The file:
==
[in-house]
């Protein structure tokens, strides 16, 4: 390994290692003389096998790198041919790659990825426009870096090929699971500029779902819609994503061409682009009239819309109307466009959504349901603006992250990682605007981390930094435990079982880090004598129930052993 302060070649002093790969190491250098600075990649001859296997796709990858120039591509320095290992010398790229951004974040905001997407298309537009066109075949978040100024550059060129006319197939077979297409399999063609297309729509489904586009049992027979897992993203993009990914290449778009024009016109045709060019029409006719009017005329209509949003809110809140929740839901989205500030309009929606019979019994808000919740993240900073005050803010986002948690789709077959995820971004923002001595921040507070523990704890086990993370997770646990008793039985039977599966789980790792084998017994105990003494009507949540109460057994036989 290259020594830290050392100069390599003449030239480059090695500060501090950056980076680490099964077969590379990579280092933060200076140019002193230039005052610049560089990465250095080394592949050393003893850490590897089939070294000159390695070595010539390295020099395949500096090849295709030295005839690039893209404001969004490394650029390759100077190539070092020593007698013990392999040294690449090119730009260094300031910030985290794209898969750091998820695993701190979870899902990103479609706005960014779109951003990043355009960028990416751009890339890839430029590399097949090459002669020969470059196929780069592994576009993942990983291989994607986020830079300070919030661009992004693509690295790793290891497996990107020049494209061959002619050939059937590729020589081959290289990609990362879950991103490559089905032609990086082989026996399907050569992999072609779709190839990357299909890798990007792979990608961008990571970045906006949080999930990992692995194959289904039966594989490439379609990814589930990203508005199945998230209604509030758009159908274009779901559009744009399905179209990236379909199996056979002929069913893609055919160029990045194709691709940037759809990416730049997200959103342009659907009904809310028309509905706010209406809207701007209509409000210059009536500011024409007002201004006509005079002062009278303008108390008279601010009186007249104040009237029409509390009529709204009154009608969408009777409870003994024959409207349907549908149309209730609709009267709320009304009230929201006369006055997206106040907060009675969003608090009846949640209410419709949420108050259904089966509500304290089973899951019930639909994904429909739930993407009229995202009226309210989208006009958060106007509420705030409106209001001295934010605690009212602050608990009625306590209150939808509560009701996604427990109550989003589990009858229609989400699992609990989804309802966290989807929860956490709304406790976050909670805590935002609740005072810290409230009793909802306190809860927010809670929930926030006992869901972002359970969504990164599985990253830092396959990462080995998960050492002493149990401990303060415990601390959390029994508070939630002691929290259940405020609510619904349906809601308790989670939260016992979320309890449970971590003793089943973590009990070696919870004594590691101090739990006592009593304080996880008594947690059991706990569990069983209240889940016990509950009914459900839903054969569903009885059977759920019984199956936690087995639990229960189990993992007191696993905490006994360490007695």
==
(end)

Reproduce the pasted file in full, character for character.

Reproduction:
[in-house]
């Protein structure tokens, strides 16, 4: 390994290692003389096998790198041919790659990825426009870096090929699971500029779902819609994503061409682009009239819309109307466009959504349901603006992250990682605007981390930094435990079982880090004598129930052993 302060070649002093790969190491250098600075990649001859296997796709990858120039591509320095290992010398790229951004974040905001997407298309537009066109075949978040100024550059060129006319197939077979297409399999063609297309729509489904586009049992027979897992993203993009990914290449778009024009016109045709060019029409006719009017005329209509949003809110809140929740839901989205500030309009929606019979019994808000919740993240900073005050803010986002948690789709077959995820971004923002001595921040507070523990704890086990993370997770646990008793039985039977599966789980790792084998017994105990003494009507949540109460057994036989 290259020594830290050392100069390599003449030239480059090695500060501090950056980076680490099964077969590379990579280092933060200076140019002193230039005052610049560089990465250095080394592949050393003893850490590897089939070294000159390695070595010539390295020099395949500096090849295709030295005839690039893209404001969004490394650029390759100077190539070092020593007698013990392999040294690449090119730009260094300031910030985290794209898969750091998820695993701190979870899902990103479609706005960014779109951003990043355009960028990416751009890339890839430029590399097949090459002669020969470059196929780069592994576009993942990983291989994607986020830079300070919030661009992004693509690295790793290891497996990107020049494209061959002619050939059937590729020589081959290289990609990362879950991103490559089905032609990086082989026996399907050569992999072609779709190839990357299909890798990007792979990608961008990571970045906006949080999930990992692995194959289904039966594989490439379609990814589930990203508005199945998230209604509030758009159908274009779901559009744009399905179209990236379909199996056979002929069913893609055919160029990045194709691709940037759809990416730049997200959103342009659907009904809310028309509905706010209406809207701007209509409000210059009536500011024409007002201004006509005079002062009278303008108390008279601010009186007249104040009237029409509390009529709204009154009608969408009777409870003994024959409207349907549908149309209730609709009267709320009304009230929201006369006055997206106040907060009675969003608090009846949640209410419709949420108050259904089966509500304290089973899951019930639909994904429909739930993407009229995202009226309210989208006009958060106007509420705030409106209001001295934010605690009212602050608990009625306590209150939808509560009701996604427990109550989003589990009858229609989400699992609990989804309802966290989807929860956490709304406790976050909670805590935002609740005072810290409230009793909802306190809860927010809670929930926030006992869901972002359970969504990164599985990253830092396959990462080995998960050492002493149990401990303060415990601390959390029994508070939630002691929290259940405020609510619904349906809601308790989670939260016992979320309890449970971590003793089943973590009990070696919870004594590691101090739990006592009593304080996880008594947690059991706990569990069983209240889940016990509950009914459900839903054969569903009885059977759920019984199956936690087995639990229960189990993992007191696993905490006994360490007695």